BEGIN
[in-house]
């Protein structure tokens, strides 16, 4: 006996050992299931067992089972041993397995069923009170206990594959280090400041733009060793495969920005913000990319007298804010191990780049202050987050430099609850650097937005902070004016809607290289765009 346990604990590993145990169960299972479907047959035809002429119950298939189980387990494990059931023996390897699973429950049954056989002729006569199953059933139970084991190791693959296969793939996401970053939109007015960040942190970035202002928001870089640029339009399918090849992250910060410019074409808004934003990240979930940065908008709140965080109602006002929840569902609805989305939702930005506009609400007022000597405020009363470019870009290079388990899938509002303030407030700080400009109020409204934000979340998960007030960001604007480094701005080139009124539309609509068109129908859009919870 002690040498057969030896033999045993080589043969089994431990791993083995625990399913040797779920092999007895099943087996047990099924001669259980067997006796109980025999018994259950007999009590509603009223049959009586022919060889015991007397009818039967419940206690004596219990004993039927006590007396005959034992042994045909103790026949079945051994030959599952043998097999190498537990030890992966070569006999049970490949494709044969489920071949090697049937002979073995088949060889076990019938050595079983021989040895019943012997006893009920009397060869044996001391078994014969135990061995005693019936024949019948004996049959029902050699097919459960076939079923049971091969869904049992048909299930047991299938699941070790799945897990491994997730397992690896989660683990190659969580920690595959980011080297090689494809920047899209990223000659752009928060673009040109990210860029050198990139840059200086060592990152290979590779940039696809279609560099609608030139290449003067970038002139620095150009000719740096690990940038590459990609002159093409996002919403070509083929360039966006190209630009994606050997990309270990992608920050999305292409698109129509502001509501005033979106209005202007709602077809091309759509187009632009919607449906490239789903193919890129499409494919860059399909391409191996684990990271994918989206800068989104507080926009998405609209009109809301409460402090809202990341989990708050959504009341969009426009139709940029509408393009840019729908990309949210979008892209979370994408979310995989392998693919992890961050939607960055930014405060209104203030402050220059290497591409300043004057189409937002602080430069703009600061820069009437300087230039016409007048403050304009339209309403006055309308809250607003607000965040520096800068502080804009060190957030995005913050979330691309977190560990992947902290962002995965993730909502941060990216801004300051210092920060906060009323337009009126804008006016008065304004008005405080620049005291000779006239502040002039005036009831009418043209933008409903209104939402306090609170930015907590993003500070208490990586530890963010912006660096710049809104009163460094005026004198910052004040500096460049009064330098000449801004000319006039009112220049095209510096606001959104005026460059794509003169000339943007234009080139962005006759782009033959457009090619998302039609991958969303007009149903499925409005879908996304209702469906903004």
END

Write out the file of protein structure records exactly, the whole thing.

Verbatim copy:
[in-house]
């Protein structure tokens, strides 16, 4: 006996050992299931067992089972041993397995069923009170206990594959280090400041733009060793495969920005913000990319007298804010191990780049202050987050430099609850650097937005902070004016809607290289765009 346990604990590993145990169960299972479907047959035809002429119950298939189980387990494990059931023996390897699973429950049954056989002729006569199953059933139970084991190791693959296969793939996401970053939109007015960040942190970035202002928001870089640029339009399918090849992250910060410019074409808004934003990240979930940065908008709140965080109602006002929840569902609805989305939702930005506009609400007022000597405020009363470019870009290079388990899938509002303030407030700080400009109020409204934000979340998960007030960001604007480094701005080139009124539309609509068109129908859009919870 002690040498057969030896033999045993080589043969089994431990791993083995625990399913040797779920092999007895099943087996047990099924001669259980067997006796109980025999018994259950007999009590509603009223049959009586022919060889015991007397009818039967419940206690004596219990004993039927006590007396005959034992042994045909103790026949079945051994030959599952043998097999190498537990030890992966070569006999049970490949494709044969489920071949090697049937002979073995088949060889076990019938050595079983021989040895019943012997006893009920009397060869044996001391078994014969135990061995005693019936024949019948004996049959029902050699097919459960076939079923049971091969869904049992048909299930047991299938699941070790799945897990491994997730397992690896989660683990190659969580920690595959980011080297090689494809920047899209990223000659752009928060673009040109990210860029050198990139840059200086060592990152290979590779940039696809279609560099609608030139290449003067970038002139620095150009000719740096690990940038590459990609002159093409996002919403070509083929360039966006190209630009994606050997990309270990992608920050999305292409698109129509502001509501005033979106209005202007709602077809091309759509187009632009919607449906490239789903193919890129499409494919860059399909391409191996684990990271994918989206800068989104507080926009998405609209009109809301409460402090809202990341989990708050959504009341969009426009139709940029509408393009840019729908990309949210979008892209979370994408979310995989392998693919992890961050939607960055930014405060209104203030402050220059290497591409300043004057189409937002602080430069703009600061820069009437300087230039016409007048403050304009339209309403006055309308809250607003607000965040520096800068502080804009060190957030995005913050979330691309977190560990992947902290962002995965993730909502941060990216801004300051210092920060906060009323337009009126804008006016008065304004008005405080620049005291000779006239502040002039005036009831009418043209933008409903209104939402306090609170930015907590993003500070208490990586530890963010912006660096710049809104009163460094005026004198910052004040500096460049009064330098000449801004000319006039009112220049095209510096606001959104005026460059794509003169000339943007234009080139962005006759782009033959457009090619998302039609991958969303007009149903499925409005879908996304209702469906903004």